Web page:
As the security crisis which racks Sony grows ever more serious, the corporation has been firefighting on many fronts to contain the potential damage.
Firstly, Sony has vigorously denied reports that hackers have attempted to sell the stolen information back to the company.
"To my knowledge there is no truth to this report of a list, or that Sony was offered an opportunity to purchase the list," said Patrick Seybold, senior director of corporate communications & social media on the official PlayStation Blog.
But Sony's woes do not end with the consolation of its customers, governments have also been making their unhappiness apparent.
Following the initial involvement of U.S. senator Richard Blumenthal, a House of Representatives subcommittee has also sent a letter to Sony asking for information about the attack.
The letter is addressed to Sony chairman Kazuo Hirai and asks 13 questions regarding when Sony first discovered evidence of the attack, who was responsible, and what steps it is taking to mitigate the effects of the breach.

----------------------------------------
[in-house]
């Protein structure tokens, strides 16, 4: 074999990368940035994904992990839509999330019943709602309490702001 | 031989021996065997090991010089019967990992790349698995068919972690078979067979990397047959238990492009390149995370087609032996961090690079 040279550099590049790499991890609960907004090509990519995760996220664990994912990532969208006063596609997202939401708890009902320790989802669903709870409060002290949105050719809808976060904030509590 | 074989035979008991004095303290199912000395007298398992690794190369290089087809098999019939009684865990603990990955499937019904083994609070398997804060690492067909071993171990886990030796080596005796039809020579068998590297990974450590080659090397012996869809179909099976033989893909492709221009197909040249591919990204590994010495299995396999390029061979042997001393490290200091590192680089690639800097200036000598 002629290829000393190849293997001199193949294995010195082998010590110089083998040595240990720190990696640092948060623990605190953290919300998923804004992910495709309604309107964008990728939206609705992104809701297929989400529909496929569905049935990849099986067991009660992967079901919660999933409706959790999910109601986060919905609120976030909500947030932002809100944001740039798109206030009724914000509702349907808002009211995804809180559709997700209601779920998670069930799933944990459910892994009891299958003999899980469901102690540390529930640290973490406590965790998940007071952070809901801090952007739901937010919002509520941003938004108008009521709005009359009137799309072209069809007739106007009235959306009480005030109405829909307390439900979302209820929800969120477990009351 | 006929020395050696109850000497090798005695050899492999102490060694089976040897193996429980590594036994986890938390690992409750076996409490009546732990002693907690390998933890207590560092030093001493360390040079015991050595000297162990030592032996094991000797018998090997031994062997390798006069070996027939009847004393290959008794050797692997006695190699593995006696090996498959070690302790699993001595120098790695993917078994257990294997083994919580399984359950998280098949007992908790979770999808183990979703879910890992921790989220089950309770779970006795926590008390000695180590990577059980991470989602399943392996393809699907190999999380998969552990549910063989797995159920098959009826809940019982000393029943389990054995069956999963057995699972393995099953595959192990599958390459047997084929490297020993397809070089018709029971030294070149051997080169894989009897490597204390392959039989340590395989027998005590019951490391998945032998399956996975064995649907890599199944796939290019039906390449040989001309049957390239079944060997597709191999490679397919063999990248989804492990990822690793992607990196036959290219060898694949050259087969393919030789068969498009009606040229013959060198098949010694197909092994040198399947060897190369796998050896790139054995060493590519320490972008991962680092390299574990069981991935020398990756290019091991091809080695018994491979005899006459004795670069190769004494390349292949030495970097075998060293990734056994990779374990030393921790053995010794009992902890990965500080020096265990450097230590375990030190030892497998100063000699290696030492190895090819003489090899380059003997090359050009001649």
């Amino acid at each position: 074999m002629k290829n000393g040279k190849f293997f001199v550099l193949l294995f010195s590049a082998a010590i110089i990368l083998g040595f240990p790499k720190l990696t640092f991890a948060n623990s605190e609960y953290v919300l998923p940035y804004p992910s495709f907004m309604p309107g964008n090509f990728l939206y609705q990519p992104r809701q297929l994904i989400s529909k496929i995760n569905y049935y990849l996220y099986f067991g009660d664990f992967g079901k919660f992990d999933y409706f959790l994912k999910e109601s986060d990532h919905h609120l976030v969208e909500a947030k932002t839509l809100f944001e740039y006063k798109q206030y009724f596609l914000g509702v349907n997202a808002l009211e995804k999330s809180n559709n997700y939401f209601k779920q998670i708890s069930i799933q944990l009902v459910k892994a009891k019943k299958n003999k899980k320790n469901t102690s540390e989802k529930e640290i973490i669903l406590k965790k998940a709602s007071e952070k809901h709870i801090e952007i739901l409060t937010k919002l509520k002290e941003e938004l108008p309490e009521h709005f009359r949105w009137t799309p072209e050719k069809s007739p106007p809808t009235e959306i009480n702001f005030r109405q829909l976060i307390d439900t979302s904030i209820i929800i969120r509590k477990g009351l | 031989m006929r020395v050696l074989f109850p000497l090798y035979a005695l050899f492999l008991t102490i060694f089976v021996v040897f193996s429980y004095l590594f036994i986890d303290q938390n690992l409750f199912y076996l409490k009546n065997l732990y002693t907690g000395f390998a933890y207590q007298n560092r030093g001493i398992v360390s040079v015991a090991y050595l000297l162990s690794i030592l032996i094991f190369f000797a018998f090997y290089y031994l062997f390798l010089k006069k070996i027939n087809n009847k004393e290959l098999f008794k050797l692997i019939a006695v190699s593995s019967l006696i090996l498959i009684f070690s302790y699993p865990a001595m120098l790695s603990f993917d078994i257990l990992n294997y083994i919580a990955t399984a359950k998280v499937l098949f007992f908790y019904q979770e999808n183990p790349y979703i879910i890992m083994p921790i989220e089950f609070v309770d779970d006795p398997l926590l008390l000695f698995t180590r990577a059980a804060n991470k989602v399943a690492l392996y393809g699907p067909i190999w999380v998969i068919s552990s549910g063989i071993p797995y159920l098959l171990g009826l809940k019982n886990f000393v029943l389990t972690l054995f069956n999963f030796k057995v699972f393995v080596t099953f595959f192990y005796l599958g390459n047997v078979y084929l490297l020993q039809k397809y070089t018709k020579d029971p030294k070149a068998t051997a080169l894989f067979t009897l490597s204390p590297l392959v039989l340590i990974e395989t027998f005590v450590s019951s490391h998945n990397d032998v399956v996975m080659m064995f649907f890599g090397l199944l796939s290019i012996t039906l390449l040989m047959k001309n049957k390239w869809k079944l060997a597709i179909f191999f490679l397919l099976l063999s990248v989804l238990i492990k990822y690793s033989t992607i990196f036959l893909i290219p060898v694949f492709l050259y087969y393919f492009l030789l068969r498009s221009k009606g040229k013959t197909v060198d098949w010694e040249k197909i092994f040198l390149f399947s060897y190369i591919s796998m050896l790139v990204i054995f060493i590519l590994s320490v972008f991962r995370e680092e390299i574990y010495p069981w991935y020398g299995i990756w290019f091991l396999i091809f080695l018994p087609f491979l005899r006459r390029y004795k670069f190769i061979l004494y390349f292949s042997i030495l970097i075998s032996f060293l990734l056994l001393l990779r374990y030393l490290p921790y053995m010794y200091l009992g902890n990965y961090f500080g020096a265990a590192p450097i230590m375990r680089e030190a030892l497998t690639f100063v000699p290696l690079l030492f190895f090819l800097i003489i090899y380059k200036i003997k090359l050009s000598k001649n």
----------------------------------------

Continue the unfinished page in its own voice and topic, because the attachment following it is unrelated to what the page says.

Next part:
The UK Information Commissioner's Office (ICO) has also already indicated it is to quiz Sony over the breach, but it is not yet clear if other government agencies will also become involved.
In Australia the scandal has inspired the federal government to announce plans for a law forcing companies to disclose privacy breaches. Newspaper WA Today reports that 1,560,791 Australian accounts were affected as a result of the Sony attack, with 280,000 credit card details compromised.
Although there is no indication of when the law might come into use, the Australian government has also questioned Sony over their actions and security, with privacy minister Brendan O'Connor commenting that he is, "very concerned" over the data loss.
"Sony isn't alone. We've seen serious privacy-related incidents in recent months involving other large companies," said O'Connor. "All companies that collect customers' personal information must ensure that the information is safe and secure from misuse."